How to beat off an organised attack on sterling if Labour was to win

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I was on Talk Radio yesterday talking about the threat of a run on the pound if Labour was elected. You can hear it here.

The key question Julia Hartley-Brewer (no friend of Labour) put to me was what could actually be done by John McDonnell to manage this situation? My response was simple. One of the major mechanisms I suggested that might be used to engineer an attack on sterling would be a large scale sale of government bonds (gilts). This would indicate a withdrawal from sterling, a lack of confidence in the government, a signal that the market would not lend what Labour wanted, and would (because interest rates are the inverse of price in the case of gilts) force interest rates up (which is the surest indicator of there being a run on the pound) by forcing prices down.

But, I said, any Labour government could now manage this. What it could say, even before it was elected, was that it would actively intervene in the bond markets by requiring that the Bank of England intervene to buy any amount of gilts that the market wished to dispose of in the event of its election using newly created money that would be put into use by the Bank of England for this specific purpose. As a result any seller would find a willing buyer, and the price would not go down after all. None of the signals the attack would be meant to deliver would arise in the market as a result. In that way any market storm could be ridden out, interest rates could be kept stable, the debt market would be kept in good order, there would be no pressure on base rates and within days the hysteria would have dissipated and the identity of the party really in control of the markets (the Labour government) would have been firmly etablished.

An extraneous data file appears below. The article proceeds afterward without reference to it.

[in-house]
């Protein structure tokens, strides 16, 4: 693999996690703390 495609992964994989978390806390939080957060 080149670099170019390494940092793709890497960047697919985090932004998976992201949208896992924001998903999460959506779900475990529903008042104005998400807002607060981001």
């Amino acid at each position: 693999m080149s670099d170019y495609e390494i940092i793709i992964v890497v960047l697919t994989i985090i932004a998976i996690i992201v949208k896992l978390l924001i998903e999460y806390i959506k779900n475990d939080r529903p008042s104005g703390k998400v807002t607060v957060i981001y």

Julia Hartley-Brewer suggested that this would be hypocritical as Labour had criticised QE for its harmful social effects. I made clear that this was not QE intended for permanent use: it would simply be undertaken to deliver market stability, which is a government responsibility, and in this case I would expect reversal of the QE policy as market balance was restored.

I am not saying this is the only answer. I am saying that Labour can beat the type of nonsense that the Right are so keen to propagate on issues such as this with just a little aforethought. And as I said, and as Hartley-Brewer acknowledged (to her own surprise) John McDonnell is right to be working on this as a result.